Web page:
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Still Life (Part 4 of 5)

4 Stories - Many Drugs
2004(c) M.Y FIlms

Still Life Trailer -

This is 1 of 2 projects that I made at HMP Wayland and was the first video project in British prison history to be left totally in the hands of inmates.

I was always curious about seeing what a prison was like on the inside, but I had no intention of visiting one through the normal route, so this project gave me the perfect opportunity, and more importantly, let me leave at the end of the day.

A group of inmates (who went under the name of Rags 2 Riches) wanted to make a drugs awareness video aimed at young people to inform them about the dangers of drug abuse.

Initially Rags 2 Riches wanted to include a fictional story about a drug dealer who was living the high life and then got caught and some cartoons of dragons being chased. However I wasn’t really feeling this approach and I felt that laying out their life stories would be far more effective.

What you’re about to watch is the end result of 10-15 hours of interview footage.
In the end, the only thing that I wasn’t happy with was the almost “cheesy” happy ending.
I haven’t spoken to any of the 4 lads in the film since I finished filming but I’ve got a strong feeling that most of them started to use again.
I originally wanted the happy ending to play out and then tag on some text or a voiceover that explained their fate, providing the audience with a gut punch/kick in the balls at the end - just to show that things don’t always end up nice.
However the facilitator, John Row, felt that this ending was a bit too pessimistic and wouldn’t offer any hope to the young audience. Whereas I felt it was simply being honst with them.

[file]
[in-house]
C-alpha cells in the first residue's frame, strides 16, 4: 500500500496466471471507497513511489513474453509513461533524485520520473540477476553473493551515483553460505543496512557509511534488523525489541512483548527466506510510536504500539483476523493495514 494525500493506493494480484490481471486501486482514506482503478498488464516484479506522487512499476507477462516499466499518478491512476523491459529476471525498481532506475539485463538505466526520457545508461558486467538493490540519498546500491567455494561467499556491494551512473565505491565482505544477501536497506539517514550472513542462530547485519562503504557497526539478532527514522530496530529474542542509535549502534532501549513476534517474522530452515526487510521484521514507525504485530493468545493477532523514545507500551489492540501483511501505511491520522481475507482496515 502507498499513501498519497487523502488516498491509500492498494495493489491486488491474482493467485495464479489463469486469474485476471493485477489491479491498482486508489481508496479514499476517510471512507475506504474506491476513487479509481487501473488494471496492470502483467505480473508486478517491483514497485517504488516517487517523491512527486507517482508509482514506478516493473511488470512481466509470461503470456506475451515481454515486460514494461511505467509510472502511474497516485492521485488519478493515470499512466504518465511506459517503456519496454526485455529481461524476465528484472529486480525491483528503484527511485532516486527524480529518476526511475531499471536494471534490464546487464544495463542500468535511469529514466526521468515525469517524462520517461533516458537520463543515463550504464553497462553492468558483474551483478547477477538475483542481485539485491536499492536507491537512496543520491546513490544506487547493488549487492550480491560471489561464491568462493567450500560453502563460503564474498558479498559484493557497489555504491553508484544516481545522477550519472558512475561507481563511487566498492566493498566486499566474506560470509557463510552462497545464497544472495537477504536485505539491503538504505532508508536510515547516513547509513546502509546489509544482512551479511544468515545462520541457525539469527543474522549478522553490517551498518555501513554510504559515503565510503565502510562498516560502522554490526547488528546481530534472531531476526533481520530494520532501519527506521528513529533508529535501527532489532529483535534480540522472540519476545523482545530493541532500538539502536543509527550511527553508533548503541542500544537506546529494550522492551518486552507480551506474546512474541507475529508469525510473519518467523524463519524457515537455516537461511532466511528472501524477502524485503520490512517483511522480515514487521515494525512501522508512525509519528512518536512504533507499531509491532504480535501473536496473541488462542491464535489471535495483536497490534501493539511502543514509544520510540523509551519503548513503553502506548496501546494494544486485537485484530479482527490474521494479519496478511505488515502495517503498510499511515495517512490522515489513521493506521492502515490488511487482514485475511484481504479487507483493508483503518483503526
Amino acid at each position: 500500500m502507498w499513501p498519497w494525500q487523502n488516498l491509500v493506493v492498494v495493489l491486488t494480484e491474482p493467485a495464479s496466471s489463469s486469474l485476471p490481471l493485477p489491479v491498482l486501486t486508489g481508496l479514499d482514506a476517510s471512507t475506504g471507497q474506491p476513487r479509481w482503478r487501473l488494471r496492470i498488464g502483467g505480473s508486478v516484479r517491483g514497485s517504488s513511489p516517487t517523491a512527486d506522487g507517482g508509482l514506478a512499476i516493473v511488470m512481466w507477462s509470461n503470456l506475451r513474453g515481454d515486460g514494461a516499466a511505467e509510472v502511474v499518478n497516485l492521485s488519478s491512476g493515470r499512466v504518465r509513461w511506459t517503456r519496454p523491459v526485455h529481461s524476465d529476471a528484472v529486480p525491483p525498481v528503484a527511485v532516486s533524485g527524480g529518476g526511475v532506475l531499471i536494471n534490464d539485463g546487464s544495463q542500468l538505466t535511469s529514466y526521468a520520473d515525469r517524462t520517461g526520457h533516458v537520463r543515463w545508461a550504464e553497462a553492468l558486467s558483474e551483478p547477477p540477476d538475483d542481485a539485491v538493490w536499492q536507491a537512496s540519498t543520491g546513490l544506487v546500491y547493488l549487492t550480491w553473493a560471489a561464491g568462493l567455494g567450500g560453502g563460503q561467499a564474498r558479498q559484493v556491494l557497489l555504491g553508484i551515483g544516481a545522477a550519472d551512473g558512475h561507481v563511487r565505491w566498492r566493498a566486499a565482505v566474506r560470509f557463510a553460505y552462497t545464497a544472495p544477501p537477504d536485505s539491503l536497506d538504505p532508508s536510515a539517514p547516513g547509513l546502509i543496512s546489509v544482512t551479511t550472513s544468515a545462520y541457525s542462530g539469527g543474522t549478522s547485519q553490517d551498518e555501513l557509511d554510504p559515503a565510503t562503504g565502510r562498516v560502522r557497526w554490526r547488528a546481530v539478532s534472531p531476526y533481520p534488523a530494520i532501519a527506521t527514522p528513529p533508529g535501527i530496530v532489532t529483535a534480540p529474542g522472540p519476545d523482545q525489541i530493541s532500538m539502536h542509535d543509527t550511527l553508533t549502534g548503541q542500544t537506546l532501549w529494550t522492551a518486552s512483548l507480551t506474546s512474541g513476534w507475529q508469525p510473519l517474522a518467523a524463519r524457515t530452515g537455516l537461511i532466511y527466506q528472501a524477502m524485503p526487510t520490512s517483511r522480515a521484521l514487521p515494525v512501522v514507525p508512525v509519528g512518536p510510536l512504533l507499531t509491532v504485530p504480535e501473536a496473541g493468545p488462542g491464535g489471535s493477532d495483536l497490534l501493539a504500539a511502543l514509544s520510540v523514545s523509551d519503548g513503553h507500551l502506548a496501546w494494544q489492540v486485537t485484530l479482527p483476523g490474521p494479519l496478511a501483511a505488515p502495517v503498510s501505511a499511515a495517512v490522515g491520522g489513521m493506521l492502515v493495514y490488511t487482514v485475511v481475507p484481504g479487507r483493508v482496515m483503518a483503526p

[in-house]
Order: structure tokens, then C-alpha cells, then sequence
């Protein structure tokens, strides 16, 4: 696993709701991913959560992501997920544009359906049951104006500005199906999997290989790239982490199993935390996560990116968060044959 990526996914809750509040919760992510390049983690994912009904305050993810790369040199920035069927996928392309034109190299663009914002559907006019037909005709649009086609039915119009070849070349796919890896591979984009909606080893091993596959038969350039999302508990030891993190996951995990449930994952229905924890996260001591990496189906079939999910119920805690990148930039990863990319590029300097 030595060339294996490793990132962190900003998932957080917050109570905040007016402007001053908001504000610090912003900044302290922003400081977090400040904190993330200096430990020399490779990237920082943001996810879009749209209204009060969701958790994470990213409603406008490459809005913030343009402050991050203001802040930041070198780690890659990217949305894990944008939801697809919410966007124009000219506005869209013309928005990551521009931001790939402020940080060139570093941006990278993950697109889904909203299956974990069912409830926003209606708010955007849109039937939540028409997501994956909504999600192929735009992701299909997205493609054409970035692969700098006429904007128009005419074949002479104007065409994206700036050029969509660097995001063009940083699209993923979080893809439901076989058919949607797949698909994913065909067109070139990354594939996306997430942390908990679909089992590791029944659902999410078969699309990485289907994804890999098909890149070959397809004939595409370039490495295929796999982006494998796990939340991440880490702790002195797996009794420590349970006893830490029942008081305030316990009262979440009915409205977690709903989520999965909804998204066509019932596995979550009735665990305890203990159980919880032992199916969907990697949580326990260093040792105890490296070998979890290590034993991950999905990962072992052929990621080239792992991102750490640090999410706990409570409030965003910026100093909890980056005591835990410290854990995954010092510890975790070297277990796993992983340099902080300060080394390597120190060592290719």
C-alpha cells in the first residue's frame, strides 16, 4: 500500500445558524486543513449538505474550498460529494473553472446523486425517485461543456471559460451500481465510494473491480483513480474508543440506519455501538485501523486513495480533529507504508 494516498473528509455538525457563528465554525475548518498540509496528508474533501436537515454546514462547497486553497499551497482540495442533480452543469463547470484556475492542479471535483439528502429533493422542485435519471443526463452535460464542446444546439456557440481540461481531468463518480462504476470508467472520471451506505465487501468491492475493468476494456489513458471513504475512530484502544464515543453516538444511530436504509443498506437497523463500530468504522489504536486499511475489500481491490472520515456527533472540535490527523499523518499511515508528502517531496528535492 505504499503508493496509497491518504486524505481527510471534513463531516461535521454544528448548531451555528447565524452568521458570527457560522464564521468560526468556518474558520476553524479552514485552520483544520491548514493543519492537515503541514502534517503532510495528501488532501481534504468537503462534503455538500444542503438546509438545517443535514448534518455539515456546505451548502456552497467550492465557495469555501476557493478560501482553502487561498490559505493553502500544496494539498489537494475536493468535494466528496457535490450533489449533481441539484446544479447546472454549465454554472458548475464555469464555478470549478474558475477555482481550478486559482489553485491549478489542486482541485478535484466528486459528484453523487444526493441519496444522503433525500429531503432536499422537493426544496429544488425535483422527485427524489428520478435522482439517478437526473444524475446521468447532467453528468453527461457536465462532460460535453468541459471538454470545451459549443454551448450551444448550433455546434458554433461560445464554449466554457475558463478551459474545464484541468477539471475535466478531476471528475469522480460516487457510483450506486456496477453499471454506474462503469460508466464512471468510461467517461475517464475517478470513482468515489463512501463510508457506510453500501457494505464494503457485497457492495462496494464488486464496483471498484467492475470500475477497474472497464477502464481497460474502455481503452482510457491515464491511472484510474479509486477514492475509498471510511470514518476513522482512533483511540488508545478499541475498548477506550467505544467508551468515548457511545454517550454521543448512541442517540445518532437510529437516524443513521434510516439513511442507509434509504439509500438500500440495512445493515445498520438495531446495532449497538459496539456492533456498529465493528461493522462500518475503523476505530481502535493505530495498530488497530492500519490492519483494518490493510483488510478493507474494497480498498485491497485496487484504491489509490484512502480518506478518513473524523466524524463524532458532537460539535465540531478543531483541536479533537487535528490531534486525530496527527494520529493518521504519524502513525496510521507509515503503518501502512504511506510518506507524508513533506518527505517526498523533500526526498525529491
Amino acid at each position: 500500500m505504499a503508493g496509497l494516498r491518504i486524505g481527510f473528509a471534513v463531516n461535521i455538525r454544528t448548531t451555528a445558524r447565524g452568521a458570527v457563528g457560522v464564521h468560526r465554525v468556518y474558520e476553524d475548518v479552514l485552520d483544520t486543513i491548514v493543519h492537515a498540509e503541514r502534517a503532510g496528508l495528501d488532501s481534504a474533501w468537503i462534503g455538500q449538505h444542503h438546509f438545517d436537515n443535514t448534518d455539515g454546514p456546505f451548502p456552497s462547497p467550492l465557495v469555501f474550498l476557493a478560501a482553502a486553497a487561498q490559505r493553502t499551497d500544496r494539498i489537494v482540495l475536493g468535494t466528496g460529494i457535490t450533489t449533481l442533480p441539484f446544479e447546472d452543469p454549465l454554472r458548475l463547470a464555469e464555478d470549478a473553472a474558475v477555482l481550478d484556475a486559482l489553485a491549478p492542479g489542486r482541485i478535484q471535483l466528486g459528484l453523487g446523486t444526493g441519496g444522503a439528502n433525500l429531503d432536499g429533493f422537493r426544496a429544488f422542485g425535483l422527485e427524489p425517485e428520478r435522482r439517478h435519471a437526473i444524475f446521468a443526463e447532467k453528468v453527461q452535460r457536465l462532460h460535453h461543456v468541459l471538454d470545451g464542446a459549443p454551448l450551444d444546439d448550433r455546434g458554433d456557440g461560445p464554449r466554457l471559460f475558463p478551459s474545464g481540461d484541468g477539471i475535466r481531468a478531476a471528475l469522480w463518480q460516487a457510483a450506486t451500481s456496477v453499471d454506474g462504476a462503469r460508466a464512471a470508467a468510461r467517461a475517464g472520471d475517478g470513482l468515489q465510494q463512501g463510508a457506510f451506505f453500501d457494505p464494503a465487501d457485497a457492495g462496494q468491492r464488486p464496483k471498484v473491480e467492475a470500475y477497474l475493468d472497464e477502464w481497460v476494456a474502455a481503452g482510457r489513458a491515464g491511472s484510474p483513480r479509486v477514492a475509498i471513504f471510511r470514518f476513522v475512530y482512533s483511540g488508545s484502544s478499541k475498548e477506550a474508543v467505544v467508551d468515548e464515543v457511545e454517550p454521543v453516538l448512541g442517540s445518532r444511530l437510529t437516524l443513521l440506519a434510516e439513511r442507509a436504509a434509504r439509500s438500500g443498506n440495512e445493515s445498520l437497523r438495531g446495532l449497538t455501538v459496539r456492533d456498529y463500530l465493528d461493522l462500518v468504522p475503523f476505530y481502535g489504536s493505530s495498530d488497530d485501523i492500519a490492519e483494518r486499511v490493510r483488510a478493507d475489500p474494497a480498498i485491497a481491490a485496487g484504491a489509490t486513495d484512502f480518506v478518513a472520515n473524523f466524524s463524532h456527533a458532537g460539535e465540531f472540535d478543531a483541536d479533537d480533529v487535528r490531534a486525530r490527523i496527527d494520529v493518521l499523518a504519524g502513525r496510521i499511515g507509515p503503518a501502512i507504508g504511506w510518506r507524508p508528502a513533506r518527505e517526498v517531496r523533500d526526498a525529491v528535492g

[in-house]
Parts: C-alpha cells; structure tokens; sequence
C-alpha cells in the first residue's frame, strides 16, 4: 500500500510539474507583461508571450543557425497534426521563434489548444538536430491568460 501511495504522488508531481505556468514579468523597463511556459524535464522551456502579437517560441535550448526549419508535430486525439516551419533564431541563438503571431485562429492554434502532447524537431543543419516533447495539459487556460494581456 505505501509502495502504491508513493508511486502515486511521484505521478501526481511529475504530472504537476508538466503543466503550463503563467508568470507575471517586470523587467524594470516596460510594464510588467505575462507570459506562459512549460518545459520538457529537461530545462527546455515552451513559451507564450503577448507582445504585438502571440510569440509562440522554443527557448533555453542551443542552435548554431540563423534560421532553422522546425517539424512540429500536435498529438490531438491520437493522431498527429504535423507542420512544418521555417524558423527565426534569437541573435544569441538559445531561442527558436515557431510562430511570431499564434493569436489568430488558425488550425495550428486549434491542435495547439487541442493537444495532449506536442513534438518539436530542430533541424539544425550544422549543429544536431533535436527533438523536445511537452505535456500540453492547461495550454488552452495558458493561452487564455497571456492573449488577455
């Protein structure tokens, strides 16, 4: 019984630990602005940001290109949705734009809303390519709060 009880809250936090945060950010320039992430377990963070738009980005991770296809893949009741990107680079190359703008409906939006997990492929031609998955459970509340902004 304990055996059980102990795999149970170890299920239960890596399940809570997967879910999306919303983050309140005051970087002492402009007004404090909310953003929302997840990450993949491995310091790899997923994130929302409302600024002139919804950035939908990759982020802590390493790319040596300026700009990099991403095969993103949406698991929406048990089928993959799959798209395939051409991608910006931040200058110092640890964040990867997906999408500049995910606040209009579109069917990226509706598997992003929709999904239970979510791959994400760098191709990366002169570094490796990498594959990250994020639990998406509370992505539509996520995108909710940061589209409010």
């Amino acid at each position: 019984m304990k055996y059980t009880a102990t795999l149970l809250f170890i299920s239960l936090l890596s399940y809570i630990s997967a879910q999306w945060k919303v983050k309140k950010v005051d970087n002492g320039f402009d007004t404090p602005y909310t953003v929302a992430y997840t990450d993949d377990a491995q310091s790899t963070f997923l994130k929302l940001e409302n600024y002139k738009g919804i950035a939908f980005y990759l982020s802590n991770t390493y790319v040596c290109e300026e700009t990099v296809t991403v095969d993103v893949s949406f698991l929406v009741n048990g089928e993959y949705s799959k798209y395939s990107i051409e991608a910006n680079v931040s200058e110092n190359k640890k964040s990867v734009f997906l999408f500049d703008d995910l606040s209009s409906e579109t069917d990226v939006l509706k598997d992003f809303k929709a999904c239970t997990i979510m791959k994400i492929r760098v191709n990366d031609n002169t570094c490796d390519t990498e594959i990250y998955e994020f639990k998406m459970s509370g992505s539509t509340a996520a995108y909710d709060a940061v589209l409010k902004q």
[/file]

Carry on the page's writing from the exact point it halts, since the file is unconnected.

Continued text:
A lot of the cutaways used were taken from my own personal archives, including old holiday footage or random stuff that I’d filmed over the years or footage from other old projects - all recycled to fit the project at hand.

Filming at a prison threw up loads of different obstacles that you’d never think of until you were actually in the situation.
E.g: Security wouldn’t even let me take my camera in until 2-3 weeks into the project.
Somedays, after travelling for about an hour, we’d turn up only to be told that we couldn’t go in as there was a prison-wide lockdown (i.e - all inmates weren’t allowed out of their cells).
Having to edit out really interesting footage that could potentially compromise prison security or portray the prison in a bad light or simply because it was unsuitable for the intended audience.

Even to this day, Still Life is one of my projects that I’m most proud of.

Article in The Guardian on Still Life -

DVD Cover -


Part 1

Part 2

Part 3

Part 4

Part 5

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